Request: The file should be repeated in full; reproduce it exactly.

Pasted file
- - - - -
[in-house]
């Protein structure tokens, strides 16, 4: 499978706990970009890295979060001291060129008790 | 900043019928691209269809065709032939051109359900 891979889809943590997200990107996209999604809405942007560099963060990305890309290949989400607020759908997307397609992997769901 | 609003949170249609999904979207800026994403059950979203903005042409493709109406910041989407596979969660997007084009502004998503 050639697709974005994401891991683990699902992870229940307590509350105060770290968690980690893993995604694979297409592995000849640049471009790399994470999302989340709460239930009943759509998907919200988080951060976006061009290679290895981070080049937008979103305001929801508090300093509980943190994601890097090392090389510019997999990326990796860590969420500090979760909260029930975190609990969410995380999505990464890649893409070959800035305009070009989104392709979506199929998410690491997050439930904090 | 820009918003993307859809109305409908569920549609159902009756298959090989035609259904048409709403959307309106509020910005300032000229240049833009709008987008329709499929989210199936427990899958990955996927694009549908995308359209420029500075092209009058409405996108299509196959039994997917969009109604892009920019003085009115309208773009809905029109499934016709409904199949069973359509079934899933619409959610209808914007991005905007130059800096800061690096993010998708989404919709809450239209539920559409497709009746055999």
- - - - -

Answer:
[in-house]
């Protein structure tokens, strides 16, 4: 499978706990970009890295979060001291060129008790 | 900043019928691209269809065709032939051109359900 891979889809943590997200990107996209999604809405942007560099963060990305890309290949989400607020759908997307397609992997769901 | 609003949170249609999904979207800026994403059950979203903005042409493709109406910041989407596979969660997007084009502004998503 050639697709974005994401891991683990699902992870229940307590509350105060770290968690980690893993995604694979297409592995000849640049471009790399994470999302989340709460239930009943759509998907919200988080951060976006061009290679290895981070080049937008979103305001929801508090300093509980943190994601890097090392090389510019997999990326990796860590969420500090979760909260029930975190609990969410995380999505990464890649893409070959800035305009070009989104392709979506199929998410690491997050439930904090 | 820009918003993307859809109305409908569920549609159902009756298959090989035609259904048409709403959307309106509020910005300032000229240049833009709008987008329709499929989210199936427990899958990955996927694009549908995308359209420029500075092209009058409405996108299509196959039994997917969009109604892009920019003085009115309208773009809905029109499934016709409904199949069973359509079934899933619409959610209808914007991005905007130059800096800061690096993010998708989404919709809450239209539920559409497709009746055999």